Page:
Outstanding architects such as Craig Ellwood, Raphael Soriano, Pierre Koenig and Richard Neutra managed to find sponsors and commissions which were subject to fewer restrictions. Neutra in particular developed a new, much-imitated type in his villa designs: clear, far-reaching masses with extensive glazing, striking sun reflectors and effectively-positioned mirror walls produce subtle, provocative mixtures of interior and nature. Entrances remain reserved and without magnanimous architectural gesture,- but upon opening the unassuming and often hidden door, the gaze falls across the interior to the glass walls on the opposite side and into the landscape. Neutra felt that only architecture built in harmony with its surroundings could serve as a "harbour for the soul", that happiness could only be found in a place which contained "a slice of eternity". Anything fashionable was taboo since only in this way could real art be produced in architecture with a social conscience.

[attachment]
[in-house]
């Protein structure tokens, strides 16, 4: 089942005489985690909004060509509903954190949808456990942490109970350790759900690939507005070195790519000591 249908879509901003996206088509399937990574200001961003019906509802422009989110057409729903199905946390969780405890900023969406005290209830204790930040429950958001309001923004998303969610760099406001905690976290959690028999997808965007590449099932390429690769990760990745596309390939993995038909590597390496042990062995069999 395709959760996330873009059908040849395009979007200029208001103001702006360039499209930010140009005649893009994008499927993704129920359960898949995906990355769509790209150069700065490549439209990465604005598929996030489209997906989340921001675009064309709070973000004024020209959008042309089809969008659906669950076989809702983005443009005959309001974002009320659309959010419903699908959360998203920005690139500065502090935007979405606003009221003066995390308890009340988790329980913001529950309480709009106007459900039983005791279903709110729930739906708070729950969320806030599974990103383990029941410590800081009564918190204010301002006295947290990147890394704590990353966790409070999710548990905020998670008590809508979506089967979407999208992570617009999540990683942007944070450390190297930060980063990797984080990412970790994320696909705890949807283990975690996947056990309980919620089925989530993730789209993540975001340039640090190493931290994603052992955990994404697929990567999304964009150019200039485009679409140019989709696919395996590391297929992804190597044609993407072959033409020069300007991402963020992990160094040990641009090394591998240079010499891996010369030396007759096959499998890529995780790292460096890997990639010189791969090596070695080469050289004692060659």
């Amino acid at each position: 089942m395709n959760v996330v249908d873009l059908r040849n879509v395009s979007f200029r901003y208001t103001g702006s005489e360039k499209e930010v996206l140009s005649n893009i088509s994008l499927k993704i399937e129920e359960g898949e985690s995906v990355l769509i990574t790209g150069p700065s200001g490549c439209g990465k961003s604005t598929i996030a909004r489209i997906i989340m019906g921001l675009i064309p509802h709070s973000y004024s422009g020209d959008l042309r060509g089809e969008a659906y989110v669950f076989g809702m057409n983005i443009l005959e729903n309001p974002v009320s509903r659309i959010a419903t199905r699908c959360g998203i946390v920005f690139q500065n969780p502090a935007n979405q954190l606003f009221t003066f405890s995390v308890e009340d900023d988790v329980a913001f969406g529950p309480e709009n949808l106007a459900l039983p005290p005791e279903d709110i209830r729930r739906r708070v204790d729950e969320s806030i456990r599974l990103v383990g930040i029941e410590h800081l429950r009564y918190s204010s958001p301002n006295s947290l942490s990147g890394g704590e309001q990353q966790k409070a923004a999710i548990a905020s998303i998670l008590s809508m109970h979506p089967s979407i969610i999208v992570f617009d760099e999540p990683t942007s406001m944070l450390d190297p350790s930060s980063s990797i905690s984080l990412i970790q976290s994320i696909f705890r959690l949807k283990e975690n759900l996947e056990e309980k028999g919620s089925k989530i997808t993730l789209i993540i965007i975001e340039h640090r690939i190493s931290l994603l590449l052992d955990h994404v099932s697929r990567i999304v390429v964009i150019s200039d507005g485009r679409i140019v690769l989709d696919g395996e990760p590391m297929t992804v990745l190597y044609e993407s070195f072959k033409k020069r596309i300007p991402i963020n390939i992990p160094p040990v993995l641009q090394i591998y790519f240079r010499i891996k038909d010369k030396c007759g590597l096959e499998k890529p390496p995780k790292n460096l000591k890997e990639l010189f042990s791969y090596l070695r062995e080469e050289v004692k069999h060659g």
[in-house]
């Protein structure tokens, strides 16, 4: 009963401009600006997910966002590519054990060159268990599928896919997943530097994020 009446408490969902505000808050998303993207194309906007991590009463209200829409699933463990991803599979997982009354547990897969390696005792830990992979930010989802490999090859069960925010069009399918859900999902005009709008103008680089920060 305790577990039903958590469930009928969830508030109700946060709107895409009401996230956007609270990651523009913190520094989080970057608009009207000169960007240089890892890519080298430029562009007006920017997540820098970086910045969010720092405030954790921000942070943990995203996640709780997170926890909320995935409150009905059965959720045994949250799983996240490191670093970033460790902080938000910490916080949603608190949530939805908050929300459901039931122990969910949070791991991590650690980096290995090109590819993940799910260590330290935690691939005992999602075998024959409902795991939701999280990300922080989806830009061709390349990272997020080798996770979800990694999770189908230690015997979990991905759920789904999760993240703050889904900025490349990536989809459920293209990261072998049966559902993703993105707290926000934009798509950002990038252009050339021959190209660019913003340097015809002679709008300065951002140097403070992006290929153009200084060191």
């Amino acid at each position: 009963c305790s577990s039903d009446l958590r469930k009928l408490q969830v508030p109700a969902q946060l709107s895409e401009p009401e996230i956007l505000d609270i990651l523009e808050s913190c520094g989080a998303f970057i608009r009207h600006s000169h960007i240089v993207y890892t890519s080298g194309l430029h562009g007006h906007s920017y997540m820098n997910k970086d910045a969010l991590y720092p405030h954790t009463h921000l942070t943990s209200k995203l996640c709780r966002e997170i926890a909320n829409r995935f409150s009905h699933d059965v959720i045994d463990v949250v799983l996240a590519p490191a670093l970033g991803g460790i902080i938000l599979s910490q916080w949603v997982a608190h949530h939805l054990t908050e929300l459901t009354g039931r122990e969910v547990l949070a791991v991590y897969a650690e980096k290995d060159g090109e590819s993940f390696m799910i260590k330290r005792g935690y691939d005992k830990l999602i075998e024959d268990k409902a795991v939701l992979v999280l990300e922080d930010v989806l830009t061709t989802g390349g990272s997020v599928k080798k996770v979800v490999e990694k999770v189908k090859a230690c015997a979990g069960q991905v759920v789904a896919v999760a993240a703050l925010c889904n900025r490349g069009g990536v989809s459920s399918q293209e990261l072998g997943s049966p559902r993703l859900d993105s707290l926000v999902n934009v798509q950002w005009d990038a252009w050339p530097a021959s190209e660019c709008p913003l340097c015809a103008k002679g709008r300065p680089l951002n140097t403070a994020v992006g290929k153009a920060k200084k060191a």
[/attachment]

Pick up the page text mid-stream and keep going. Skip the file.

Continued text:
Richard Neutra.
 

 


Richard Joseph Neutra

Richard Joseph Neutra, (born April 8, 1892, Vienna, Austria—died April 16, 1970, Wuppertal, W.Ger.), Austrian-born American architect known for his role in introducing the International Style into American architecture.

Educated at the Technical Academy, Vienna, and the University of Zürich, Neutra, with the German architect Erich Mendelsohn, won an award in 1923 for a city-planning project for Haifa, Palestine (now in Israel). Neutra moved to the United States the same year, working briefly for the firm of Holabird and Roche in Chicago and at Taliesin in Spring Green, Wis., with Frank Lloyd Wright.

Neutra’s most important early work was the Lovell House, Los Angeles (1927–29), which has glass expanses and cable-suspended balconies and is stylistically similar to the work of Le Corbusier and Ludwig Mies van der Rohe in Europe. Throughout the 1930s he designed houses in the International Style.